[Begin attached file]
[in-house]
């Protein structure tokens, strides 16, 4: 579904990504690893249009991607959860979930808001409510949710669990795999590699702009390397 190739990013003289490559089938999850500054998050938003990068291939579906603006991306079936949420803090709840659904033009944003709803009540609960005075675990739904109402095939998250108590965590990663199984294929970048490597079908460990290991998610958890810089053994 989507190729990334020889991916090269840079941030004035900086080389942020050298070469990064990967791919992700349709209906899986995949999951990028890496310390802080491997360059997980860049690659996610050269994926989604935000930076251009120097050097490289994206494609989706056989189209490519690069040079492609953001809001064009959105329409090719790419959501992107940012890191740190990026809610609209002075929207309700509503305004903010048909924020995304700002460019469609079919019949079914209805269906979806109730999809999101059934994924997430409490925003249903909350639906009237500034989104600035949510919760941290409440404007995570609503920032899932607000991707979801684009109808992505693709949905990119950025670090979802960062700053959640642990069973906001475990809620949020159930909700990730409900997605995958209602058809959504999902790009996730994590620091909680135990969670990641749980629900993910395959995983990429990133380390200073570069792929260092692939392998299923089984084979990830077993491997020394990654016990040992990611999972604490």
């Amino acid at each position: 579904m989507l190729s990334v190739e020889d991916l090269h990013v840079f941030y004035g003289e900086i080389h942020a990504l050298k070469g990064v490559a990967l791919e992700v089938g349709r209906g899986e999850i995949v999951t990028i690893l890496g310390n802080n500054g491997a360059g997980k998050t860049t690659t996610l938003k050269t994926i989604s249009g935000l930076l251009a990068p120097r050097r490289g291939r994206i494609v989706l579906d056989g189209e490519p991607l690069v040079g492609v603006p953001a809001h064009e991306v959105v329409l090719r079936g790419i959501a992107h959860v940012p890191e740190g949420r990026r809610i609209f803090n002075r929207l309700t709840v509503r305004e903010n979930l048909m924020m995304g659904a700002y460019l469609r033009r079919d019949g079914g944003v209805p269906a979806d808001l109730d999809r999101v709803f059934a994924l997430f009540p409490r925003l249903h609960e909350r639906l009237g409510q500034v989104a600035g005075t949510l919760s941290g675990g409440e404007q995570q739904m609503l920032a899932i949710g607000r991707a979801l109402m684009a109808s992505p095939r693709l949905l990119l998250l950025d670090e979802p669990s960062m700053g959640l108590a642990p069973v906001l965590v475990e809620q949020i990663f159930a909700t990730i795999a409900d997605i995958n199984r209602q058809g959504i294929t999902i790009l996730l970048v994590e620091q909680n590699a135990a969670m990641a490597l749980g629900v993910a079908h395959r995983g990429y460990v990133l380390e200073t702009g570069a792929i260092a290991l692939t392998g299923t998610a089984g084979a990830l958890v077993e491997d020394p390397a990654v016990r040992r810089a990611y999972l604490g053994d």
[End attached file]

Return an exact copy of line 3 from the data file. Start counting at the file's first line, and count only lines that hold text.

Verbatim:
């Amino acid at each position: 579904m989507l190729s990334v190739e020889d991916l090269h990013v840079f941030y004035g003289e900086i080389h942020a990504l050298k070469g990064v490559a990967l791919e992700v089938g349709r209906g899986e999850i995949v999951t990028i690893l890496g310390n802080n500054g491997a360059g997980k998050t860049t690659t996610l938003k050269t994926i989604s249009g935000l930076l251009a990068p120097r050097r490289g291939r994206i494609v989706l579906d056989g189209e490519p991607l690069v040079g492609v603006p953001a809001h064009e991306v959105v329409l090719r079936g790419i959501a992107h959860v940012p890191e740190g949420r990026r809610i609209f803090n002075r929207l309700t709840v509503r305004e903010n979930l048909m924020m995304g659904a700002y460019l469609r033009r079919d019949g079914g944003v209805p269906a979806d808001l109730d999809r999101v709803f059934a994924l997430f009540p409490r925003l249903h609960e909350r639906l009237g409510q500034v989104a600035g005075t949510l919760s941290g675990g409440e404007q995570q739904m609503l920032a899932i949710g607000r991707a979801l109402m684009a109808s992505p095939r693709l949905l990119l998250l950025d670090e979802p669990s960062m700053g959640l108590a642990p069973v906001l965590v475990e809620q949020i990663f159930a909700t990730i795999a409900d997605i995958n199984r209602q058809g959504i294929t999902i790009l996730l970048v994590e620091q909680n590699a135990a969670m990641a490597l749980g629900v993910a079908h395959r995983g990429y460990v990133l380390e200073t702009g570069a792929i260092a290991l692939t392998g299923t998610a089984g084979a990830l958890v077993e491997d020394p390397a990654v016990r040992r810089a990611y999972l604490g053994d």